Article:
The material adverse change (MAC) clause was recently introduced in Belgium by the Anglo-Saxon approach of negotiating corporate and financial transactions. A MAC clause seeks to allow the buyer in an acquisition or project financing transaction to withdraw from the transaction or renegotiate the transaction price if there is a MAC in the business, assets or profits of the target company between the date of agreeing to purchase the company and the closing of the transaction. A MAC clause offers significant protection to the buyer against events that are seriously detrimental to the target company. Accordingly, the scope and wording of MAC clauses are key negotiated parts of acquisition agreements. The use of a MAC clause in transaction agreements with respect to Belgian companies is now very common.
An important transaction providing for a MAC clause in the share purchase agreement was the acquisition of the Dutch bank ABN AMRO by the consortium constituted by Banco Santander, Royal Bank of Scotland and the Belgian bank FORTIS. Some members of the consortium intended to request the application of the MAC clause as a result of a fall in the target’s share price. However, pursuant to publicly available information, the parties in that case decided not to pursue the application of the MAC clause.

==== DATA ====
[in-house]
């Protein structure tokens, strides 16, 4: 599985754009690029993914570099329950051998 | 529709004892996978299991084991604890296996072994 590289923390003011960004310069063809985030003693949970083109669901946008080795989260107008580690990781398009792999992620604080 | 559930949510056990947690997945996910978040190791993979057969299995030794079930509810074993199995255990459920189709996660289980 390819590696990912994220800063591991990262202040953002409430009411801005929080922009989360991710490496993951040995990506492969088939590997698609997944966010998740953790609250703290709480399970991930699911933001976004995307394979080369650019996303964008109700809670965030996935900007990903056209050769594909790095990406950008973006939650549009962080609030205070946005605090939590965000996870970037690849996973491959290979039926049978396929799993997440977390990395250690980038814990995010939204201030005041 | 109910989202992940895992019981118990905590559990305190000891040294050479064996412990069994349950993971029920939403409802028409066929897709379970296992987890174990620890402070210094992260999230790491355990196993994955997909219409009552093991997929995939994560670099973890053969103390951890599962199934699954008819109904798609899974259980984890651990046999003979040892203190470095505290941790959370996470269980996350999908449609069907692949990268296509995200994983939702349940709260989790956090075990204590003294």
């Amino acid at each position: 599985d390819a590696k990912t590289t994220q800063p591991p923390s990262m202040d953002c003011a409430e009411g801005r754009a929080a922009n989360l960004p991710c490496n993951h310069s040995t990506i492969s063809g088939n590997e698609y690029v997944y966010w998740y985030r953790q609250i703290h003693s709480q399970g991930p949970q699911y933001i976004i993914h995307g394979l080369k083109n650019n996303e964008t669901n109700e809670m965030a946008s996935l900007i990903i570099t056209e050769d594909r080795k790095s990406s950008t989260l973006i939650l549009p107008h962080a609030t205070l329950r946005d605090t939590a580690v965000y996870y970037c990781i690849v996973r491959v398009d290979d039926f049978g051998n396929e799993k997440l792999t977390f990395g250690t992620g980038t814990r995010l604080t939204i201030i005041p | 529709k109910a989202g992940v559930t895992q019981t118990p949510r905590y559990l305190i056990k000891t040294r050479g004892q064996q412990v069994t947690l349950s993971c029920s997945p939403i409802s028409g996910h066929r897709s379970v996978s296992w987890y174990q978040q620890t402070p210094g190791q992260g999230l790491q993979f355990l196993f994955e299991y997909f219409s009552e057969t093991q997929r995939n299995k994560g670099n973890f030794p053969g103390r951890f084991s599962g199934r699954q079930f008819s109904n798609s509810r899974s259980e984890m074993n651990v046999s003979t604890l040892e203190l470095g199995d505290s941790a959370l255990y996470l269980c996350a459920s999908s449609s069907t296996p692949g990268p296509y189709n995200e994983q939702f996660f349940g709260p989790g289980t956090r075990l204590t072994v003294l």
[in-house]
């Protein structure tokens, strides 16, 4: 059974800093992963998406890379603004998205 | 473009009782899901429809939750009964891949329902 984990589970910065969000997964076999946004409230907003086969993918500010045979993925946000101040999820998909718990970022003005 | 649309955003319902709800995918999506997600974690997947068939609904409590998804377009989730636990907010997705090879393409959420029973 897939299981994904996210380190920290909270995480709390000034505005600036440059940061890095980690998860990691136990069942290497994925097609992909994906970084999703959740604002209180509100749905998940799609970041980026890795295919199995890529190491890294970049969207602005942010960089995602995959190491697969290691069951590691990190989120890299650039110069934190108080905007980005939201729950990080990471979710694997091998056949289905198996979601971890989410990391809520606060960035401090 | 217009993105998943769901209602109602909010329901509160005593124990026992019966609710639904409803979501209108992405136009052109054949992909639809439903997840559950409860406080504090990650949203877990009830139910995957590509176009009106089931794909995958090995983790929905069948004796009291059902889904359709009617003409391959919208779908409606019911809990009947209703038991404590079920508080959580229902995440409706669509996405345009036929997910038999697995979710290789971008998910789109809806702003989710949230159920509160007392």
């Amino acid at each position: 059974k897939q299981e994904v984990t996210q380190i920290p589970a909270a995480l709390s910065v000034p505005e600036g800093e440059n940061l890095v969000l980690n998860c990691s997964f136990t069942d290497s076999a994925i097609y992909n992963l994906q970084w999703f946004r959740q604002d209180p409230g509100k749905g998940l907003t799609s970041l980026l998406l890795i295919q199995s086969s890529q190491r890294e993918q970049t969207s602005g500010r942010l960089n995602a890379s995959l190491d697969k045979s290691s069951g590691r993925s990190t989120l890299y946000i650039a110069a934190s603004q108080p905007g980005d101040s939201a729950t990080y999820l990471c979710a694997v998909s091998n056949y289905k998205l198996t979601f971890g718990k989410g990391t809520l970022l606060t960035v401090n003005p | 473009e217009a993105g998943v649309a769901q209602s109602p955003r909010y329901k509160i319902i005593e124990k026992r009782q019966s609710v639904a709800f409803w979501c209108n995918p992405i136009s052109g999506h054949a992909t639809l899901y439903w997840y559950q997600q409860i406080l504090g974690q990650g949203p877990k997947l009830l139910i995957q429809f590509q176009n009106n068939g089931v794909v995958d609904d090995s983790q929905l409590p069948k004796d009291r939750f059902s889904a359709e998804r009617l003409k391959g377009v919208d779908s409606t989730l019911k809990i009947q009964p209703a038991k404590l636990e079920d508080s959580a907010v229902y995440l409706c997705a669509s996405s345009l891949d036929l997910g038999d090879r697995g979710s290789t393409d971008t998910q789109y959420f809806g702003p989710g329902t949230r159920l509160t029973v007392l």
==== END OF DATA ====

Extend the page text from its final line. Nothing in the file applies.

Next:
It is premature to generalize any Belgian trends related to MAC clauses, since such contractual provisions were qualified as MAC clauses only recently. Before the introduction of MAC clauses in Belgium, contracts provided for simple conditions precedent and subsequent describing the specific situation to be fulfilled. In order to better understand the factors to be taken into account when using and drafting MAC clauses governed by Belgian law, some general rules applicable to Belgium contracts must be explained.